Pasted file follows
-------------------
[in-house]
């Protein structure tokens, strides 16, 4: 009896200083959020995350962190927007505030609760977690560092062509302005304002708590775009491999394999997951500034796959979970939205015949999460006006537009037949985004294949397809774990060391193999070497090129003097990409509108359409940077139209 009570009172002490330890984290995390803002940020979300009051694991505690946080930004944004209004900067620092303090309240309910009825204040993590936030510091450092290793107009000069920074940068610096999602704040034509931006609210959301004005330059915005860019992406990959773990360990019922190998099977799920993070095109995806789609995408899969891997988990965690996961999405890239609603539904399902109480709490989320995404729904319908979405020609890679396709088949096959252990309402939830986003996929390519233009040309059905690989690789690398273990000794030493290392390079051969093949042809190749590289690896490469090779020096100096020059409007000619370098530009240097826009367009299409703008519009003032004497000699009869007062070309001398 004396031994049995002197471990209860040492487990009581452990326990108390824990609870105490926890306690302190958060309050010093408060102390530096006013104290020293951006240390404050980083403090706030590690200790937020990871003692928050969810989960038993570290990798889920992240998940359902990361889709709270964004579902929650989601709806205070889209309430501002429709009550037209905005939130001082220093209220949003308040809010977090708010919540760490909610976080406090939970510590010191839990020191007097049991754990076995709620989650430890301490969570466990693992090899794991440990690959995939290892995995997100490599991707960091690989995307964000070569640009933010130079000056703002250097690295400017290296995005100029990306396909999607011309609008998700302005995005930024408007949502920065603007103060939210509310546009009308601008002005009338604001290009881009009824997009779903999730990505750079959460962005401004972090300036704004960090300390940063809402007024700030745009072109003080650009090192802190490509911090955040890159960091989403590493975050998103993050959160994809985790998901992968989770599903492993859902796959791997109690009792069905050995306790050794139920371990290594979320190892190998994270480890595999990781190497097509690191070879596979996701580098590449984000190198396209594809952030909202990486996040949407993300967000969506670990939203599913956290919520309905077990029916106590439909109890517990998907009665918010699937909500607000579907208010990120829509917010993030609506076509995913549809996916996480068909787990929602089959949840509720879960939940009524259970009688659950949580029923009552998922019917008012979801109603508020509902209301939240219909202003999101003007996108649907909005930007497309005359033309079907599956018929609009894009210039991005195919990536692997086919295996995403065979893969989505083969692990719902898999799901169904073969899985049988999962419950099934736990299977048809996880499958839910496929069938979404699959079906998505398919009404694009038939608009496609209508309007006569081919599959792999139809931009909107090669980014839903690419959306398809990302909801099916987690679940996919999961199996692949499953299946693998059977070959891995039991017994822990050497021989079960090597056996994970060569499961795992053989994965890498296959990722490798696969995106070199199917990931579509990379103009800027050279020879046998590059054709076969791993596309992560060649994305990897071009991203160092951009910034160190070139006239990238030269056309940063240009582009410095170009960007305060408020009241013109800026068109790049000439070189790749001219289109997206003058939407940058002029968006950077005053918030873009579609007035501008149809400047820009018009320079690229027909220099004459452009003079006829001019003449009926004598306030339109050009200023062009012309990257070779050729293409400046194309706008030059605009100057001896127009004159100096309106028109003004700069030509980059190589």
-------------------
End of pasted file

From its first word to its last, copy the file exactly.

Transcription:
[in-house]
């Protein structure tokens, strides 16, 4: 009896200083959020995350962190927007505030609760977690560092062509302005304002708590775009491999394999997951500034796959979970939205015949999460006006537009037949985004294949397809774990060391193999070497090129003097990409509108359409940077139209 009570009172002490330890984290995390803002940020979300009051694991505690946080930004944004209004900067620092303090309240309910009825204040993590936030510091450092290793107009000069920074940068610096999602704040034509931006609210959301004005330059915005860019992406990959773990360990019922190998099977799920993070095109995806789609995408899969891997988990965690996961999405890239609603539904399902109480709490989320995404729904319908979405020609890679396709088949096959252990309402939830986003996929390519233009040309059905690989690789690398273990000794030493290392390079051969093949042809190749590289690896490469090779020096100096020059409007000619370098530009240097826009367009299409703008519009003032004497000699009869007062070309001398 004396031994049995002197471990209860040492487990009581452990326990108390824990609870105490926890306690302190958060309050010093408060102390530096006013104290020293951006240390404050980083403090706030590690200790937020990871003692928050969810989960038993570290990798889920992240998940359902990361889709709270964004579902929650989601709806205070889209309430501002429709009550037209905005939130001082220093209220949003308040809010977090708010919540760490909610976080406090939970510590010191839990020191007097049991754990076995709620989650430890301490969570466990693992090899794991440990690959995939290892995995997100490599991707960091690989995307964000070569640009933010130079000056703002250097690295400017290296995005100029990306396909999607011309609008998700302005995005930024408007949502920065603007103060939210509310546009009308601008002005009338604001290009881009009824997009779903999730990505750079959460962005401004972090300036704004960090300390940063809402007024700030745009072109003080650009090192802190490509911090955040890159960091989403590493975050998103993050959160994809985790998901992968989770599903492993859902796959791997109690009792069905050995306790050794139920371990290594979320190892190998994270480890595999990781190497097509690191070879596979996701580098590449984000190198396209594809952030909202990486996040949407993300967000969506670990939203599913956290919520309905077990029916106590439909109890517990998907009665918010699937909500607000579907208010990120829509917010993030609506076509995913549809996916996480068909787990929602089959949840509720879960939940009524259970009688659950949580029923009552998922019917008012979801109603508020509902209301939240219909202003999101003007996108649907909005930007497309005359033309079907599956018929609009894009210039991005195919990536692997086919295996995403065979893969989505083969692990719902898999799901169904073969899985049988999962419950099934736990299977048809996880499958839910496929069938979404699959079906998505398919009404694009038939608009496609209508309007006569081919599959792999139809931009909107090669980014839903690419959306398809990302909801099916987690679940996919999961199996692949499953299946693998059977070959891995039991017994822990050497021989079960090597056996994970060569499961795992053989994965890498296959990722490798696969995106070199199917990931579509990379103009800027050279020879046998590059054709076969791993596309992560060649994305990897071009991203160092951009910034160190070139006239990238030269056309940063240009582009410095170009960007305060408020009241013109800026068109790049000439070189790749001219289109997206003058939407940058002029968006950077005053918030873009579609007035501008149809400047820009018009320079690229027909220099004459452009003079006829001019003449009926004598306030339109050009200023062009012309990257070779050729293409400046194309706008030059605009100057001896127009004159100096309106028109003004700069030509980059190589």